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APSU students part of new service learning program for international projects

5/2/2012

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The build team from the APSU Goes Global program stands on the foundation of the house that they helped to complete. (Contributed photo)

Austin Peay State University recently launched the inaugural APSU Goes Global program, an international service-learning opportunity now open to juniors in the President’s Emerging Leaders Program (PELP) and TRiO Student Support Services.

APSU Goes Global is led by Dr. Matthew Kenney, director of the President’s Emerging Leaders Program and associate professor of political science. This year’s destination was the Republic of Trinidad and Tobago, the southernmost island nation in the Caribbean located seven miles from the coast of Venezuela. Nineteen students and three faculty members from APSU participated in the project during spring break in early March.

Partnering with Habitat for Humanity Trinidad and Tobago, the students worked to complete the foundation of a house for Anita McPherson, a resident of KPland in Valencia, Sangre Grande, Trinidad, along with her daughter and five grandchildren. Currently, the McPherson family is living in a dilapidated house along with McPherson’s two sons.

The work that the students did included shoveling sand and gravel, carrying and stacking concrete blocks, and mixing and pouring concrete for the foundation of the house.

While working on the house was important, some of the most memorable work for the students was making connections with the local community. Mason Yost, physics major and member of PELP, commented on a connection he made with Daniel, a young boy from the community, who shared his desire to be a reporter.

“(Daniel) wants to be a reporter so that he can write down people’s stories,” Yost said. “Hopefully, we gave him some stories of his own that he can write down and tell his kids about.”

In addition, students made important contacts with members of the Habitat for Humanity Global Village team, as well as the Habitat for Humanity chapter at the University of the West Indies (UWI) St. Augustine Campus.

Molly Mitchell, PELP junior and education major, was encouraged by the visit to UWI. “It was nice to see people our own age that were doing the same thing that we’re doing, and it was great to see their involvement with Habitat for Humanity down there.”

The trip to Trinidad and Tobago affected the students’ desires to continue working with those in need. Aubrey Harris, a PELP junior and chemistry major, said the trip has helped to reinforce her decision to go to medical school.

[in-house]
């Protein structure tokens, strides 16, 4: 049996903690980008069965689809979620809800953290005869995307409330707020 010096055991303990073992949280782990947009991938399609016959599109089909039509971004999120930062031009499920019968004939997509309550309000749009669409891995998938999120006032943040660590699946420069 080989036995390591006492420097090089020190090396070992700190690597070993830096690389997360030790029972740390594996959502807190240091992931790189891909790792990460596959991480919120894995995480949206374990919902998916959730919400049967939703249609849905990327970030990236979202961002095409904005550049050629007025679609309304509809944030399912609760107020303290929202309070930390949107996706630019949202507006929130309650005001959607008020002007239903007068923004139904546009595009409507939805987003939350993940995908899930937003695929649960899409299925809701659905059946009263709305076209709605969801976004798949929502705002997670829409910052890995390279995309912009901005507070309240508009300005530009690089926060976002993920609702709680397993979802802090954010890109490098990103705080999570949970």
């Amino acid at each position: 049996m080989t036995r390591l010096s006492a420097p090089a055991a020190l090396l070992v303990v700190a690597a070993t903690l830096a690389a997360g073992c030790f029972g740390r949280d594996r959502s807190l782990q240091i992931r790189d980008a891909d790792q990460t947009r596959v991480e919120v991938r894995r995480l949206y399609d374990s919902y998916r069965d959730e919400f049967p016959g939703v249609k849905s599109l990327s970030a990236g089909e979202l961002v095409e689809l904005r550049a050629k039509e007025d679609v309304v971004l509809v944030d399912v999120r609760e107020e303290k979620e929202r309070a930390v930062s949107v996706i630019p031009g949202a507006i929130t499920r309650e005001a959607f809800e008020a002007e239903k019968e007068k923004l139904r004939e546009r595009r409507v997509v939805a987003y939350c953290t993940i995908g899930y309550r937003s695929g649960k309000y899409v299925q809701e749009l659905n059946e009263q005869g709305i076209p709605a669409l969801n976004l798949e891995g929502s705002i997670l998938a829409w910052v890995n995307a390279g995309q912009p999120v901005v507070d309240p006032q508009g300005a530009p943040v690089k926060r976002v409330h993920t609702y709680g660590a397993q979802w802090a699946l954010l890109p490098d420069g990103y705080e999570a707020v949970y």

Mitchell also said the trip helped to solidify her own career choice as a teacher, and that the experience she had in Trinidad would affect the way that she addresses diversity and need in her classroom. While in Trinidad, she and three other members of the build team were able to visit the classroom of one of the boys in the McPherson family to donate school supplies.

“Their enthusiasm struck me the most, just because they have so little as far as resources go in their classroom,” Mitchell said. “They seemed very inquisitive about us and they loved to learn.”

Students are also taking steps to revive the campus chapter of Habitat for Humanity. Kenney said he hopes to start further projects to build on the APSU Goes Global experience. 

“There would be a continuity between doing that work here locally and then the international project junior year,” he said. “It would work together.” 

Drew Kerr, a junior member of PELP and physics major, noted the importance of the program to both the President’s Emerging Leaders Program and APSU.

“I think this is an important feature of the PELP experience, and helping to reinforce and reemphasize our program’s mission and goals, and especially to tie into APSU Goes Global and this impact that Austin Peay wants to have internationally and on the service level,” he said.

Yost also commented on how the program was filling a specific need in both the leadership program and for the University at large, as well as the need for more practical experience outside the classroom.

“It’s hard a lot of the time to step out of your boundaries, and that’s how you really are going to test what you’ve done in class,” he said. “It’s hard to press those boundaries, but this is the perfect way.” - written by APSU student Mary Barczak